One-stop shopping for millions of records
Oklahoma City Air Logistics Center
Oklahoma City Air Logistics Center adopts Teamcenter, uniting disparate legacy systems and 10 million records in one open environment
More responsibilities, smaller budget
The Engineering Data Section at Oklahoma City Air Logistics Center needed to reduce costs and cycle times for data acquisition, research and delivery. The Oklahoma City Air Logistics Center (OC/ALC) manages an inventory of more than 2,000 aircraft, including the newest weapon system, the B-2, along with the B-1, B-52 and the KC-135, as well as nearly 23,000 jet engines ranging from state-of-the art F118s to the Korean Conflict-vintage J33s. The Engineering Data Center supports these newer weapon systems (described by 2D drawings and 3D models requiring state-of-the art management techniques) along with aging systems (requiring the full spectrum of engineering drawings – aperture cards through digital data). As with other Department of Defense organizations, OC/ALC has experienced a decline in operating budgets. Yet its responsibilities have increased due to closures of other logistics centers. That, combined with fewer new weapons systems, resulting in longer life spans for existing systems, means more work for the Engineering Data Center.
“With a staff of little more than half of what we had a decade ago, and the goal of achieving excellence in customer service, it was apparent that the Engineering Data Center would have to work smarter,” says Marilyn Barker, IDIM Program Manager at the OC/ALC. Specifically that meant finding a better way to manage engineering data spread out over 18 non-integrated legacy databases – millions of physical drawings, some over 40 years old, as well as documents in raster, PDF and CAD formats. It also meant streamlining 14 different business processes related to the acquisition, management and delivery of that data.
Search for a solution
In their search for technology to address these significant inventory management issues, Engineering Data Center personnel evaluated the leading product data management (PDM) systems on the market (in the late 1990s). They also considered building their own PDM solution. They researched how other companies in their industry were handling product data. The experience of The Boeing Company was particularly relevant. “In addition to being our largest supplier of technical data, Boeing had also implemented the largest PDM system in the world,” says Barker. “We were definitely interested in hearing more about the solution they chose.”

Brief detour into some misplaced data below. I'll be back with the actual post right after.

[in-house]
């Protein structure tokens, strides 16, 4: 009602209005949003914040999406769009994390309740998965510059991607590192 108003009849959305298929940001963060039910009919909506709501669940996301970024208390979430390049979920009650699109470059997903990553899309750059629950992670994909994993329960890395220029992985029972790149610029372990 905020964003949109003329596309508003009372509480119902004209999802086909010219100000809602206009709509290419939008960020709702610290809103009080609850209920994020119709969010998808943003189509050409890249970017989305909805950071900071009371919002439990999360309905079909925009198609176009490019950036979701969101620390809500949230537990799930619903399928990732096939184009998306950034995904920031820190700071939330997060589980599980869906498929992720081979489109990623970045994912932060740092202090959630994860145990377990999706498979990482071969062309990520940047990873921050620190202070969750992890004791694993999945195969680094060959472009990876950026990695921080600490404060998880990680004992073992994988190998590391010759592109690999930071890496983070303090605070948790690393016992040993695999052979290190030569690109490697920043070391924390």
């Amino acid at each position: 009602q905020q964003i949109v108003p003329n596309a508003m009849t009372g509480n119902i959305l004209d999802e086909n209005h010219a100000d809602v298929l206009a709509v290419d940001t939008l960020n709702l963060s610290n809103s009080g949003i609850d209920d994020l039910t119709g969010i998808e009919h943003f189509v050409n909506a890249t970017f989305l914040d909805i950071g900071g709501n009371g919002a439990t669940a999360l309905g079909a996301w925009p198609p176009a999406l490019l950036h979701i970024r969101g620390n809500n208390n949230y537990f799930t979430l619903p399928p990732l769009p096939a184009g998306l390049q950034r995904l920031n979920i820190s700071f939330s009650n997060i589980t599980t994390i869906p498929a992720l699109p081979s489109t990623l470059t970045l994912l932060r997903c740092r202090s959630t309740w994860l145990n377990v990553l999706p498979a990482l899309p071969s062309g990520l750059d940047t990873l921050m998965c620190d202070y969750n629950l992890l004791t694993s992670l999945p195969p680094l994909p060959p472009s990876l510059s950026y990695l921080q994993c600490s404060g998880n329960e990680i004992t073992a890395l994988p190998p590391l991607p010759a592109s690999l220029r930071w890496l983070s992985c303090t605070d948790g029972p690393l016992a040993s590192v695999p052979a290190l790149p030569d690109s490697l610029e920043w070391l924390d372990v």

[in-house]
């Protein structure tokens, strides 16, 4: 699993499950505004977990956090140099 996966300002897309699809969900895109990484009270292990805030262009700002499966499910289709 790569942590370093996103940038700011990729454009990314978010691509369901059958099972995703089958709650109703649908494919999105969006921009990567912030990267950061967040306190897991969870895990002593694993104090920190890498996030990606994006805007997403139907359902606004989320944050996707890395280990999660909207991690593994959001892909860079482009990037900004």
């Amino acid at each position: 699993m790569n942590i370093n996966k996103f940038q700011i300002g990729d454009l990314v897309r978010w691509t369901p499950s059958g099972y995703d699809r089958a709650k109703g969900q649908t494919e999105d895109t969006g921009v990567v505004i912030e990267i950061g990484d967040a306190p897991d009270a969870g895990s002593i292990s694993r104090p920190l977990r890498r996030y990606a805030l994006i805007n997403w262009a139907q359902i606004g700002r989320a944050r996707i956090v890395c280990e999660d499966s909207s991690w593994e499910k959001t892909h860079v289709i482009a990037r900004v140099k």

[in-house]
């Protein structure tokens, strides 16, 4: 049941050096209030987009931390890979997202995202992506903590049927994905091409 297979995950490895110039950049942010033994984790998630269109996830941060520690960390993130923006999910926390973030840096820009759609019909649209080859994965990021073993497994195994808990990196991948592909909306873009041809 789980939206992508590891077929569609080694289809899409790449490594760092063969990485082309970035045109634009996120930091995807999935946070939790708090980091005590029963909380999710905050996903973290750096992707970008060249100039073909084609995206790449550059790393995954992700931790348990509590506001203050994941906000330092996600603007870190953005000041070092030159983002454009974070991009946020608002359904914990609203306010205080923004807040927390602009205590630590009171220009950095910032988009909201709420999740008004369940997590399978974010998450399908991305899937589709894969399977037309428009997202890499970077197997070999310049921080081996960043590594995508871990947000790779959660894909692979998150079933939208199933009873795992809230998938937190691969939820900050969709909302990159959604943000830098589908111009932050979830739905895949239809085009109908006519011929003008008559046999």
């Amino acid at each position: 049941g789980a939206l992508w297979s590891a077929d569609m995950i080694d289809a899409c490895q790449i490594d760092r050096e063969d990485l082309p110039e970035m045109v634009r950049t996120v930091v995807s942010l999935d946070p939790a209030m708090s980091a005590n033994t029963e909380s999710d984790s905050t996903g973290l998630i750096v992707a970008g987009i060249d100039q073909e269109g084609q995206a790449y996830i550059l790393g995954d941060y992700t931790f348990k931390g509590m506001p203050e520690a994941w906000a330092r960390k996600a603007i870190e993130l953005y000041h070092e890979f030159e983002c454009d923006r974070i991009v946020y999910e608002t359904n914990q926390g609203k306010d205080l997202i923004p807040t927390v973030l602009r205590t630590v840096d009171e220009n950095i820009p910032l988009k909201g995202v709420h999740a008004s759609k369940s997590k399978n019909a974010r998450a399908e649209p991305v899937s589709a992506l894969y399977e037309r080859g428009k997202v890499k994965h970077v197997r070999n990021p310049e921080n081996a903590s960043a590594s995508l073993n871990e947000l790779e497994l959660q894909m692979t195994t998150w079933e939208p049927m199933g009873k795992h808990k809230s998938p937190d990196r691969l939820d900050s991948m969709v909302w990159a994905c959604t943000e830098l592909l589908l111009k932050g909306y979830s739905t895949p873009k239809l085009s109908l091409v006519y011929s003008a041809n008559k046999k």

At the end of all this research, OC/ALC selected the Teamcenter® solution from Siemens PLM Software. Not only was this the same technology Boeing was using, it was the only “total solution” available, according to Barker. “In addition to electronic data repository capabilities, we wanted workflow, revision control and product structure capabilities,” she explains. “While there are many suppliers of these components, only Teamcenter offered a complete, integrated solution.” OC/ALC’s solution includes Teamcenter integration capabilities, which makes it possible to integrate PDM with other applications at OC/ALC.
Comprehensive control of workflows and millions of records
Using Teamcenter as a foundation, the Engineering Data Center created the Integrated Data Information Management (IDIM) system, a comprehensive digital environment for managing engineering data and workflows. Teamcenter’s openness made it possible to integrate legacy systems, and millions of data records, into a single repository. After mapping more than 10 million index records (raster and PDF document indexes, aperture card indexes, mylar card indexes and so on), IDIM now provides nearly instant location access for both online and offline data. With such fast searches has come a dramatic reduction in the time needed to process data requests, down from 53 days to 28. Another benefit of having all data indexed within Teamcenter is that it identifies duplications, which Barker and her colleagues view as opportunities to destroy expensive-tomaintain offline assets.
For those in the Engineering Data Center who use IDIM on a daily basis, one of its most important benefits is how it has increased productivity in the areas of data acquisition and delivery. Redundant processes and data entry have been eliminated and now a single data load process replaces four previous processes. Not only does the work get done faster, the time saved is applied to quality assurance and more effective management. For example, with IDIM, 100 percent of data requests are now tracked, allowing data center management to see where bottlenecks are happening and quickly redirect personnel to alleviate them. Although this was done monthly in the past, it’s now done on a daily basis.
IDIM’s designers were looking 10 years down the road when they laid out the capabilities of the system. Future plans include integration with other applications at the OC/ALC and implementation of product structure management. “Teamcenter gives us a lot of flexibility for the future,” Barker concludes.